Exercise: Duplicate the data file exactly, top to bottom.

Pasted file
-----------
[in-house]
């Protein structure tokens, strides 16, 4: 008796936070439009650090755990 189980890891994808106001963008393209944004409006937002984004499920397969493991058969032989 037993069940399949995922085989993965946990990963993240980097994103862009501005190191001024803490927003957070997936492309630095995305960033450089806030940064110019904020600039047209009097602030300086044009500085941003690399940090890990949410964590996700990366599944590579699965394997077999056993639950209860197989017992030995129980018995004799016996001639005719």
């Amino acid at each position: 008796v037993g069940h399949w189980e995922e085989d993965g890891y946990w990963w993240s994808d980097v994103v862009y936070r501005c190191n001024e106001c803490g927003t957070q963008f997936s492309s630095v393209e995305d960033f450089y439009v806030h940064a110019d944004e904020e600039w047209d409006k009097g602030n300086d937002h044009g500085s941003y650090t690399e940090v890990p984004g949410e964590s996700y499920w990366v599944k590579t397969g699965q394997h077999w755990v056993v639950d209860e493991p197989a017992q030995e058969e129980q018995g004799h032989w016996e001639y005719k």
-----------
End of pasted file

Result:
[in-house]
């Protein structure tokens, strides 16, 4: 008796936070439009650090755990 189980890891994808106001963008393209944004409006937002984004499920397969493991058969032989 037993069940399949995922085989993965946990990963993240980097994103862009501005190191001024803490927003957070997936492309630095995305960033450089806030940064110019904020600039047209009097602030300086044009500085941003690399940090890990949410964590996700990366599944590579699965394997077999056993639950209860197989017992030995129980018995004799016996001639005719």
């Amino acid at each position: 008796v037993g069940h399949w189980e995922e085989d993965g890891y946990w990963w993240s994808d980097v994103v862009y936070r501005c190191n001024e106001c803490g927003t957070q963008f997936s492309s630095v393209e995305d960033f450089y439009v806030h940064a110019d944004e904020e600039w047209d409006k009097g602030n300086d937002h044009g500085s941003y650090t690399e940090v890990p984004g949410e964590s996700y499920w990366v599944k590579t397969g699965q394997h077999w755990v056993v639950d209860e493991p197989a017992q030995e058969e129980q018995g004799h032989w016996e001639y005719k």